Don’t misunderstand God’s decree.
- God’s decree does not make him sinful. God is essentially holy; he cannot sin. But he can create humans who freely sin against his holy design while acting according to his “definite plan and foreknowledge (Acts 2:23).
- God’s decree does not violate the will of his creatures. God’s hardening of Pharaoh (Ex. 4:21) was so in-line with Pharaoh’s will that Samuel can say Pharaoh hardened his own heart (1 Sam. 6:6).
- God’s decree does not cancel the reality of secondary causes. “God has decided the end from the beginning, but the middle still matters.”[ii] In fact, our choices matter only because of the existence and actions of an eternally decreeing God.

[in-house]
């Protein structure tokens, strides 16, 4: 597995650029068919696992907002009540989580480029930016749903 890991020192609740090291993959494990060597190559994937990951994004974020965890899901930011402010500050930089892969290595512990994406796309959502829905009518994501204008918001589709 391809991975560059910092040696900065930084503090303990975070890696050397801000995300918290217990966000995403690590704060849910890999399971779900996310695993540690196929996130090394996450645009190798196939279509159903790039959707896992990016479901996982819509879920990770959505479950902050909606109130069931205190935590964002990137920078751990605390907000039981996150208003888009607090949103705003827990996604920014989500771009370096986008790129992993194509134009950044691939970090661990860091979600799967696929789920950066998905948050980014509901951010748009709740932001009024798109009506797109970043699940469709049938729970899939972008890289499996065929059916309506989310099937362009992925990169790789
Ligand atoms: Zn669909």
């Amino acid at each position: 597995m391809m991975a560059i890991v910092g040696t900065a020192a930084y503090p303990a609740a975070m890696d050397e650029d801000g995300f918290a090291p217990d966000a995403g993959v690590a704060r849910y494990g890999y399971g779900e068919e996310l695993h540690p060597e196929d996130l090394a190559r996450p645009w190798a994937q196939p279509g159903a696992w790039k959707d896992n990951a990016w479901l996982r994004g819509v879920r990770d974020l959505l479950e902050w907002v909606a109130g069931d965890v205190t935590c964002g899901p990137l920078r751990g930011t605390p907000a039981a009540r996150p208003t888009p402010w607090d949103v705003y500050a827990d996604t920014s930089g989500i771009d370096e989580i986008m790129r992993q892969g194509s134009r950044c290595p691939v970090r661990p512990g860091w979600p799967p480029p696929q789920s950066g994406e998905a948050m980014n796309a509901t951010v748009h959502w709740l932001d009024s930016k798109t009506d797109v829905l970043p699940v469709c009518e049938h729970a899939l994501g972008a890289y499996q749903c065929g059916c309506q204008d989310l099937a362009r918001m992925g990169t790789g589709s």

- God’s decree is not based on foresight or deduction. God knows what will happen because he has decreed it to happen, not merely because he has seen that it will happen. God can declare “the end from the beginning” because his “counsel shall stand.” He will accomplish all that he purposes (Is. 46:10).
More specifically, God’s decree affects human destiny.
God Sovereignly Ordains the Salvation Some Sinners (3.5–6)
God not only decrees the course of natural events, like rainfall and vegetation growth (Ps. 147:8), but also the salvation of his elect. The elect are those who, before the foundation of the world God chose in Christ to gather from the ends of the earth to be his friends (Mark 13:20, 27; Eph. 1:4). The word “election” seems to suggest aptitude. In human organizations people are, ideally, selected for their qualifications. But in Scripture “The elect of God” (Col. 3:12 KJV) are simply “God’s chosen ones” (ESV). The elect are in no way more qualified for salvation than others; they are chosen out of God’s “mere free grace and love” without anything “in the creature, as conditions, or causes” for being chosen (see Eph. 2:8–10).